Had one of those funny mornings when I couldn't settle to anything. I had lots of things lined up to do as it's The Maltings Market on Saturday and I am wanting to have quite a few new things on my stall, but just couldn't get started. Maybe it's the cold, which seems to have seeped into every nook and cranny of the house, even my workroom, which is generally warm and toasty. Maybe it is the fact that my back has been grumbling away at me. Or maybe it was having too many ideas and not knowing where to start.
Then my Mum phoned to tell me that a very dear family friend had died late last night and it was almost as if I'd already known.
Sheila was a very special lady. She'd not had the easiest of lives, having been struck down with polio as a small child, which resulted in her being in hospital for most of her childhood, separated from her family. She had to wear heavy callipers and really struggled with mobility, yet she worked most of her adult life, even when her thoughtless employers moved her office up a flight of stairs! When she retired she adventurously went off travelling round Europe - she didn't let her disabilities stop her from grabbing life.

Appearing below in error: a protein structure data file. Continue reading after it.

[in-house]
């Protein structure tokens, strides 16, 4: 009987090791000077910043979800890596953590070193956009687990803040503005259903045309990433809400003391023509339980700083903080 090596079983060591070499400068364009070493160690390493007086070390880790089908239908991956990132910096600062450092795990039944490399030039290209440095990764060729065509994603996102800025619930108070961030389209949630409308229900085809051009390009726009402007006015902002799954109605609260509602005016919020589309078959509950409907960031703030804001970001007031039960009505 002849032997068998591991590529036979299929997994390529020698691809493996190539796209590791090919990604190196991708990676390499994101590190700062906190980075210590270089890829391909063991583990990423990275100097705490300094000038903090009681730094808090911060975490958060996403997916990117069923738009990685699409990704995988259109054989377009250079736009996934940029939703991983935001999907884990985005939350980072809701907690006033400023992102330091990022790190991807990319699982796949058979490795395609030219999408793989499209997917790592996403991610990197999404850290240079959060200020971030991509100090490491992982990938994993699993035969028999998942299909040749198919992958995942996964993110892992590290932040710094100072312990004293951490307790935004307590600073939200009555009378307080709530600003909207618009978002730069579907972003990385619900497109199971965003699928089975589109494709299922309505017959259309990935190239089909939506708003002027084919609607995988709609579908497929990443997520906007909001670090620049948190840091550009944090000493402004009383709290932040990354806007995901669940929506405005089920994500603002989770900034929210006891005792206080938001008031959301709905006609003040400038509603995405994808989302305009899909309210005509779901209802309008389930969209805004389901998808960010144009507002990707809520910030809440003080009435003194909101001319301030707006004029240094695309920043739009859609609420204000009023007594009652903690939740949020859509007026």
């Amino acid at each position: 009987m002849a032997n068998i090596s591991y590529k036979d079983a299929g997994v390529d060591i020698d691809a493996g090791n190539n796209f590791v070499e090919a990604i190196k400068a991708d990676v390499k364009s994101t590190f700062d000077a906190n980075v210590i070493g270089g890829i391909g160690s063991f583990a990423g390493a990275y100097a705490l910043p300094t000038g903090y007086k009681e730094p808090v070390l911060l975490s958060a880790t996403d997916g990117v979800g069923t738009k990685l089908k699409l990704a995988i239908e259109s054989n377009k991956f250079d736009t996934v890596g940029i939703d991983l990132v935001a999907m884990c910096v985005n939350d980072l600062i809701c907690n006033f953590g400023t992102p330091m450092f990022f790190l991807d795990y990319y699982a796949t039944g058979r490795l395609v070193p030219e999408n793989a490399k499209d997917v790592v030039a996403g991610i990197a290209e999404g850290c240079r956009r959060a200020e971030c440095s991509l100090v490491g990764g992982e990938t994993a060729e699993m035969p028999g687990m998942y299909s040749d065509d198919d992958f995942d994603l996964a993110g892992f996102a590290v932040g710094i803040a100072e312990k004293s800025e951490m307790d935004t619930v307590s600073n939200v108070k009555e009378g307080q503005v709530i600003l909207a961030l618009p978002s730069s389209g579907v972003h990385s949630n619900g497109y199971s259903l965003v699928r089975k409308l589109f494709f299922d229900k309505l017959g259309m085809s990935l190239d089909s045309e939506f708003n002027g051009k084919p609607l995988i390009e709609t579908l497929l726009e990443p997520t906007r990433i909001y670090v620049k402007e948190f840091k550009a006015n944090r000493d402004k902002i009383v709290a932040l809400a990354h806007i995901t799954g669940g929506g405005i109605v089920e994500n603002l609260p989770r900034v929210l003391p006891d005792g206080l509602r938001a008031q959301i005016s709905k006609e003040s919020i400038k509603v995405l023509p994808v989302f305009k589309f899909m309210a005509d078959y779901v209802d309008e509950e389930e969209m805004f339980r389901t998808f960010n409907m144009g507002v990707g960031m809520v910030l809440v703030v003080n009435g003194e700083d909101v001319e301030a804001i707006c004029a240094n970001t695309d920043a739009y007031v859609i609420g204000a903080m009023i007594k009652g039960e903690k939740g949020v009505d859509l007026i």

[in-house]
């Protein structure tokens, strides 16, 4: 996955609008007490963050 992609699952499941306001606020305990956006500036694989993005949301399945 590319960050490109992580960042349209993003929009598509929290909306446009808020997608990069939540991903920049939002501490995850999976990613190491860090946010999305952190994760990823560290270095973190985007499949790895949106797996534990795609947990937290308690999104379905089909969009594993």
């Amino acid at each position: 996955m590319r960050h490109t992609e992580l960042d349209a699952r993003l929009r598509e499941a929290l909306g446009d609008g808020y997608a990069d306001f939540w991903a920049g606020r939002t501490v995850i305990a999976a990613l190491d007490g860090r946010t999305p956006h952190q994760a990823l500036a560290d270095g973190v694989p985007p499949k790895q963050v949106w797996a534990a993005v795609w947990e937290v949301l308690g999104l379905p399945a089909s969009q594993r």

My family got to know Sheila about twenty years ago when my Mum began taking communion to her as she was not easily able to get to church. She quickly became a regular visitor at my parents' home, especially in the summer for barbecues as she could get into their lovely garden more easily than the house, which necessitated the use of portable ramps for her wheelchair. Most Christmases she was with us too. She came up with a lovely idea in that each Christmas she would give each of us a cheque to send to our favourite charity. You never heard her grumble about her own difficulties - she thought of others instead.
It was Sheila who gave me the fantastic sewing machine cabinet I have in the attic room when she found she couldn't get her super-duper electric wheelchair under it. And it was Sheila who was my rescuing angel last year when my sewing machine packed up. Unable to use her lovely Husqvarna machine any more, she generously gave it (and all her other sewing paraphernalia) to me, something I have been grateful for ever since.
Sheila had been increasingly unwell since before Christmas. I last saw her on Christmas Day when I went with my Mum, sister and daughter, to take her a Christmas dinner and some small presents. Even though her illness was making everything that was already a struggle for her even harder, she was still in remarkably good spirits.
She told my Mum the day before yesterday that she was 'ready to go' so I have to be glad for her, released from her suffering. But I will miss her, and will think of her often, especially when sewing.
Rest in peace, Sheila.